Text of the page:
Let us pray that all will experience the joy of vocation in lofty dreams, in humble service and sincere fidelity to their vocation.

May God bless those who have generously made God the dream of their lives, serving God in their brothers and sisters through a fidelity that is a powerful testimony and a source of lasting joy.

May Saint Joseph, protector of vocations, accompany you on your journey!

What It Takes

Over the years, we have identified some skills and traits that are helpful to religious life. These include:

  • strong self-esteem,
  • flexibility,
  • effective communication skills,
  • an ability to compromise,
  • willingness to address conflict,
  • tolerance of differences and imperfections,
  • positive self-care,
  • and a heart for forgiveness and gratitude.

These skills will stand a person in good stead in any walk of life, and they are particularly important to foster and strengthen community living that is at the heart of religious life. For all of us, personal growth is a lifetime project. Along with our efforts to grow in spirituality and in apostolic generosity, we also seek to grow as well-rounded, mature human beings. We seek to grow into all that God intended for us to be.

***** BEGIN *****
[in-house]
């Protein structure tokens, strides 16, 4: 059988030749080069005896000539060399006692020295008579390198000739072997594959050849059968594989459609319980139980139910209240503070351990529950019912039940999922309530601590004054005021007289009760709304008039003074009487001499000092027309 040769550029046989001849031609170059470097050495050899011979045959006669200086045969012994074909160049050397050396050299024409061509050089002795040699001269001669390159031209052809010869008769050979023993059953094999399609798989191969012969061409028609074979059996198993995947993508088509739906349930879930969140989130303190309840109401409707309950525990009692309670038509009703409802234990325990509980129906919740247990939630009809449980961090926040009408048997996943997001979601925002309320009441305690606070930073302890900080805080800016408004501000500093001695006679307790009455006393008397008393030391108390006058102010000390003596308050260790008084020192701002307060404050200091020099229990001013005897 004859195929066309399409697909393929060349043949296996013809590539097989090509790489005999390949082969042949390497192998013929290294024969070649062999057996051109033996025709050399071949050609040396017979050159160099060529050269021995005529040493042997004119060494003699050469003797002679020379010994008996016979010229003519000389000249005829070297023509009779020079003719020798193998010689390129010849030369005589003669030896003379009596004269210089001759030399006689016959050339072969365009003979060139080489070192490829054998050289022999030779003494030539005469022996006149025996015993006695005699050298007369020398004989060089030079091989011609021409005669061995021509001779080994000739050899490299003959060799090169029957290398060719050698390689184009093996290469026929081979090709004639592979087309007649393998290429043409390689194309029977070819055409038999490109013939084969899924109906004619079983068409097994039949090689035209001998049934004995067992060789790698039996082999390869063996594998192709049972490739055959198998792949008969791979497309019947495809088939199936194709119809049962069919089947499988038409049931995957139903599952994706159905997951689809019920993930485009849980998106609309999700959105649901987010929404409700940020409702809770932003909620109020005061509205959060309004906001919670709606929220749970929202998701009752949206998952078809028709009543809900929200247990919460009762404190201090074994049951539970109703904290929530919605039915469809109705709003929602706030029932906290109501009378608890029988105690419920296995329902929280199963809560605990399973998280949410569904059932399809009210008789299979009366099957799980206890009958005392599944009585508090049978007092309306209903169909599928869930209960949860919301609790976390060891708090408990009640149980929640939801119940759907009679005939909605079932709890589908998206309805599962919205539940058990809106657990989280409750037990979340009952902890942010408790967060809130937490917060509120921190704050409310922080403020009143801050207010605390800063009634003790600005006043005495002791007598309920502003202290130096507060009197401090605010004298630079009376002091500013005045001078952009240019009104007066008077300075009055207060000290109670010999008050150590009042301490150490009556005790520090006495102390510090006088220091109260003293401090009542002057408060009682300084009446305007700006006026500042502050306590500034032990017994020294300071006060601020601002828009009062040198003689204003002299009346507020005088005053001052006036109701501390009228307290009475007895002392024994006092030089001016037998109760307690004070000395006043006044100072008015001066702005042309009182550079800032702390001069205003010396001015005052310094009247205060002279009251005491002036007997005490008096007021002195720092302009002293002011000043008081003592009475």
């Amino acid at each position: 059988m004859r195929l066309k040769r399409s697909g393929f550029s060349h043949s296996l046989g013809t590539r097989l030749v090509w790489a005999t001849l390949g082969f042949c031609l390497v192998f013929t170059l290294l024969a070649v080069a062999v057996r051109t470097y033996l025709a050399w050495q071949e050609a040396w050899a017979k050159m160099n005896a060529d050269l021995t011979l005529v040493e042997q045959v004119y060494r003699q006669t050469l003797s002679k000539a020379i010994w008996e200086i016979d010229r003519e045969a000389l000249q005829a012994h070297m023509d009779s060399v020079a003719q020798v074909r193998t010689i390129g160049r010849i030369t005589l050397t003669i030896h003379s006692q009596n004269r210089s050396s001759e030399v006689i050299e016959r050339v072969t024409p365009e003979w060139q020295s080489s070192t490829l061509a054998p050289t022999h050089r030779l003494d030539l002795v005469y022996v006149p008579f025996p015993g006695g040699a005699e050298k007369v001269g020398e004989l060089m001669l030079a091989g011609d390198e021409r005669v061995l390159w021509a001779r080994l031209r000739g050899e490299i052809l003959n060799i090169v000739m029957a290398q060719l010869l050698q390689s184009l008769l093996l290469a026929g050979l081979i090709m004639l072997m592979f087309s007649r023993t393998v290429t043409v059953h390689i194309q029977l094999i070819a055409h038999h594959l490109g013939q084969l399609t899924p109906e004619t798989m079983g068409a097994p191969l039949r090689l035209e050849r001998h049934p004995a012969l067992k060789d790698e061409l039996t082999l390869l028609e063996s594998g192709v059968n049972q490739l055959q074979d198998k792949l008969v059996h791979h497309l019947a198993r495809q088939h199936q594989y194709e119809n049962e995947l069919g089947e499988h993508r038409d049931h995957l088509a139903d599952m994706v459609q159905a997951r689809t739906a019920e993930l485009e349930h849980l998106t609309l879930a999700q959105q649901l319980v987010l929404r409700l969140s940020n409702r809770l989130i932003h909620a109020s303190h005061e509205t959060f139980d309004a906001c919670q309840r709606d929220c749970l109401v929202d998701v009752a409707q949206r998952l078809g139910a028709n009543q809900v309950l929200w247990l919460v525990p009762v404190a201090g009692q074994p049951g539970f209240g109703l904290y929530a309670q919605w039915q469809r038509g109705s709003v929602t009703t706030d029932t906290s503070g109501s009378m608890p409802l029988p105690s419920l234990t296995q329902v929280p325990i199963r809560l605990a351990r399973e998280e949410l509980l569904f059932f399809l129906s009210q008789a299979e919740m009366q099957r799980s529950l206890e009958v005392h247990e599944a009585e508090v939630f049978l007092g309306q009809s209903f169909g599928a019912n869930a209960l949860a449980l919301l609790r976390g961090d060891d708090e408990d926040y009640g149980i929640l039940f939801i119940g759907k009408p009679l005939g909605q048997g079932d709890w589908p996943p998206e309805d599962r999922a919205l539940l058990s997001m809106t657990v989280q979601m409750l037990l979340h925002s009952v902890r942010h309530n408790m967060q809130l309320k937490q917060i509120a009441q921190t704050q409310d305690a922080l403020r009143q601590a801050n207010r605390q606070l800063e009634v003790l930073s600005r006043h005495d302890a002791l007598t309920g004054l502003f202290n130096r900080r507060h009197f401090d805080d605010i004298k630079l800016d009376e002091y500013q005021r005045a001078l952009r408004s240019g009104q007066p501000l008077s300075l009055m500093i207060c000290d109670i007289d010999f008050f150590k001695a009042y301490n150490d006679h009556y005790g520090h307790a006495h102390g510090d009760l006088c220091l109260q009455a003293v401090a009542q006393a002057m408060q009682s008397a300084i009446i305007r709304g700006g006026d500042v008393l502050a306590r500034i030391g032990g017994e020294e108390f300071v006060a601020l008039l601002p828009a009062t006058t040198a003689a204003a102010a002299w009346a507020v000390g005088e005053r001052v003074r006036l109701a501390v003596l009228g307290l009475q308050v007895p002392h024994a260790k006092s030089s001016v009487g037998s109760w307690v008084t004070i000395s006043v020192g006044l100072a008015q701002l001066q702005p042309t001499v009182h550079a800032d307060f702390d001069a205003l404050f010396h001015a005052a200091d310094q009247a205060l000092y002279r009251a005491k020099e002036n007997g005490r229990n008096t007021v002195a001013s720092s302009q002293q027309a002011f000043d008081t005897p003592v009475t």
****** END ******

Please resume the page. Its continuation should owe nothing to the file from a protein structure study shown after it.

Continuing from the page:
As you ponder your vocation, ask yourself if you have these skills and traits and if your desire growth in them. This may help you to understand your capacity to live in a community with others in religious life, or in any other community.

Sr. Sally Professes Vows

Alive in Oneness with Christ and all creation, the theme for Sister Sally Koch’s first vows was “We are Parts of the Whole” and indeed the community that gathered virtually and physically for Sally’s vows represented parts of the whole. She was surrounded by her Porter Ranch, California community and congregational delegate Sr. Kathy Stein. Family members and friends from the many organizations she has been a part of throughout her life and sisters who have been a part of her formation all gathered mostly virtually for a ceremony that called us to Love greater and wider in our world that is hurting.

Her ceremony on July 18 included readings from Colossians, Sue Monk Kidd, Joyce Rupp, and Nan C. Merrill. Kathleen Patrice “KP” Sullivan, CSJ gave the reflection followed by a bread breaking liturgical prayer.
read Sister KP’s reflection

Sally made the religious vows of chastity, the vow that calls us to honest self-expression and inclusive right relationships; poverty, the vow to hold all things lightly; and obedience, the vow of listening deeply according to the Constitution of the Sisters of St. Joseph of Carondelet.

Sally has been deeply touched and grateful to everyone who has sent their love, affirmations, and support through all of the cards, greetings, and emails.


Catholic Sisters in communities around the world are reporting growing evidence of a rise in hunger and vulnerability to human trafficking – and they want to be part of an effective, coordinated response.

Sisters are uniquely placed to address the most pressing issues affecting people in poor communities due to the pandemic because they are already at the center of healthcare, education, and community development efforts worldwide.